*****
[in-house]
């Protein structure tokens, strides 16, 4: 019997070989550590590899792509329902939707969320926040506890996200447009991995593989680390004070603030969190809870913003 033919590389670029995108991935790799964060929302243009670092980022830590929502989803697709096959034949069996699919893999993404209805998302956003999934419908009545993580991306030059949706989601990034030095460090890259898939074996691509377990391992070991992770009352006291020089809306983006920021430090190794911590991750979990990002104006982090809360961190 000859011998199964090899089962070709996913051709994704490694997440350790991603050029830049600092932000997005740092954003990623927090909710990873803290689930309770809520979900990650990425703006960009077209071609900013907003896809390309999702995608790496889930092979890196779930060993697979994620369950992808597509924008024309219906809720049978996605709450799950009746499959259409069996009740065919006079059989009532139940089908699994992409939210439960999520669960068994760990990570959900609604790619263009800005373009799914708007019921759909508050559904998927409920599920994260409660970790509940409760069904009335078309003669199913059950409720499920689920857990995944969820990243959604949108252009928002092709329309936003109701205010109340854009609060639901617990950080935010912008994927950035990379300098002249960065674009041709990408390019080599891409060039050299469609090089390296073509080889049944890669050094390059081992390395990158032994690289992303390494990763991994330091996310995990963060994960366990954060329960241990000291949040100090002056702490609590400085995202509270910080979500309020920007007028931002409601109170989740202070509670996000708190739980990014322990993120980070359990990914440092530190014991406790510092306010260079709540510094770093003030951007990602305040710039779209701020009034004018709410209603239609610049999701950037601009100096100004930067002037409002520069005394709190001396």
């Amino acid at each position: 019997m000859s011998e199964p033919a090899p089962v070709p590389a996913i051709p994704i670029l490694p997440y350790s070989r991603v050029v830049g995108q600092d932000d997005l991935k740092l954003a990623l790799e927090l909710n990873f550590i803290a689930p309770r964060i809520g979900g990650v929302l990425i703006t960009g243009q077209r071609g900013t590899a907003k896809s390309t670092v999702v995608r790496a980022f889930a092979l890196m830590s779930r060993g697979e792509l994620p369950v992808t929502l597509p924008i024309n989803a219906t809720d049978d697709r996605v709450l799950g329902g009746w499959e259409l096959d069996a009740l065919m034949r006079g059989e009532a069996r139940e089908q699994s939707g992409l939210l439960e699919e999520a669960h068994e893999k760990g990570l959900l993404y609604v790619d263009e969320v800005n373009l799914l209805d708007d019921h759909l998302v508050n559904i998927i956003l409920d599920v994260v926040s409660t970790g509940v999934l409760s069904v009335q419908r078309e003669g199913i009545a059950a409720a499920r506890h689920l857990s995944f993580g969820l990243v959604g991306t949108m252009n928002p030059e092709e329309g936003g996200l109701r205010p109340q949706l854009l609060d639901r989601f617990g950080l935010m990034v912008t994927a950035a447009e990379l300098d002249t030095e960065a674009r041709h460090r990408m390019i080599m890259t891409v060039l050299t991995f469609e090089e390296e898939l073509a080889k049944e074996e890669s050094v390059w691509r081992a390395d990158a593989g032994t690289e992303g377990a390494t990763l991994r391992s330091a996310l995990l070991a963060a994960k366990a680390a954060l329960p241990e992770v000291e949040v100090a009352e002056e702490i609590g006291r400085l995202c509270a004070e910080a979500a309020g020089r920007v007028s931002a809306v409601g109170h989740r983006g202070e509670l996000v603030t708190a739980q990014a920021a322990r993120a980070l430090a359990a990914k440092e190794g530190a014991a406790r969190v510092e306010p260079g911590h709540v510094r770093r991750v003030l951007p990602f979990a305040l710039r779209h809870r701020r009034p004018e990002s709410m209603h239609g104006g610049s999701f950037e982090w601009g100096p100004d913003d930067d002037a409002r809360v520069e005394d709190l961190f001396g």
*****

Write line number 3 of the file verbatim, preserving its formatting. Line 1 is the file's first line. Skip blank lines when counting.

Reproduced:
């Amino acid at each position: 019997m000859s011998e199964p033919a090899p089962v070709p590389a996913i051709p994704i670029l490694p997440y350790s070989r991603v050029v830049g995108q600092d932000d997005l991935k740092l954003a990623l790799e927090l909710n990873f550590i803290a689930p309770r964060i809520g979900g990650v929302l990425i703006t960009g243009q077209r071609g900013t590899a907003k896809s390309t670092v999702v995608r790496a980022f889930a092979l890196m830590s779930r060993g697979e792509l994620p369950v992808t929502l597509p924008i024309n989803a219906t809720d049978d697709r996605v709450l799950g329902g009746w499959e259409l096959d069996a009740l065919m034949r006079g059989e009532a069996r139940e089908q699994s939707g992409l939210l439960e699919e999520a669960h068994e893999k760990g990570l959900l993404y609604v790619d263009e969320v800005n373009l799914l209805d708007d019921h759909l998302v508050n559904i998927i956003l409920d599920v994260v926040s409660t970790g509940v999934l409760s069904v009335q419908r078309e003669g199913i009545a059950a409720a499920r506890h689920l857990s995944f993580g969820l990243v959604g991306t949108m252009n928002p030059e092709e329309g936003g996200l109701r205010p109340q949706l854009l609060d639901r989601f617990g950080l935010m990034v912008t994927a950035a447009e990379l300098d002249t030095e960065a674009r041709h460090r990408m390019i080599m890259t891409v060039l050299t991995f469609e090089e390296e898939l073509a080889k049944e074996e890669s050094v390059w691509r081992a390395d990158a593989g032994t690289e992303g377990a390494t990763l991994r391992s330091a996310l995990l070991a963060a994960k366990a680390a954060l329960p241990e992770v000291e949040v100090a009352e002056e702490i609590g006291r400085l995202c509270a004070e910080a979500a309020g020089r920007v007028s931002a809306v409601g109170h989740r983006g202070e509670l996000v603030t708190a739980q990014a920021a322990r993120a980070l430090a359990a990914k440092e190794g530190a014991a406790r969190v510092e306010p260079g911590h709540v510094r770093r991750v003030l951007p990602f979990a305040l710039r779209h809870r701020r009034p004018e990002s709410m209603h239609g104006g610049s999701f950037e982090w601009g100096p100004d913003d930067d002037a409002r809360v520069e005394d709190l961190f001396g």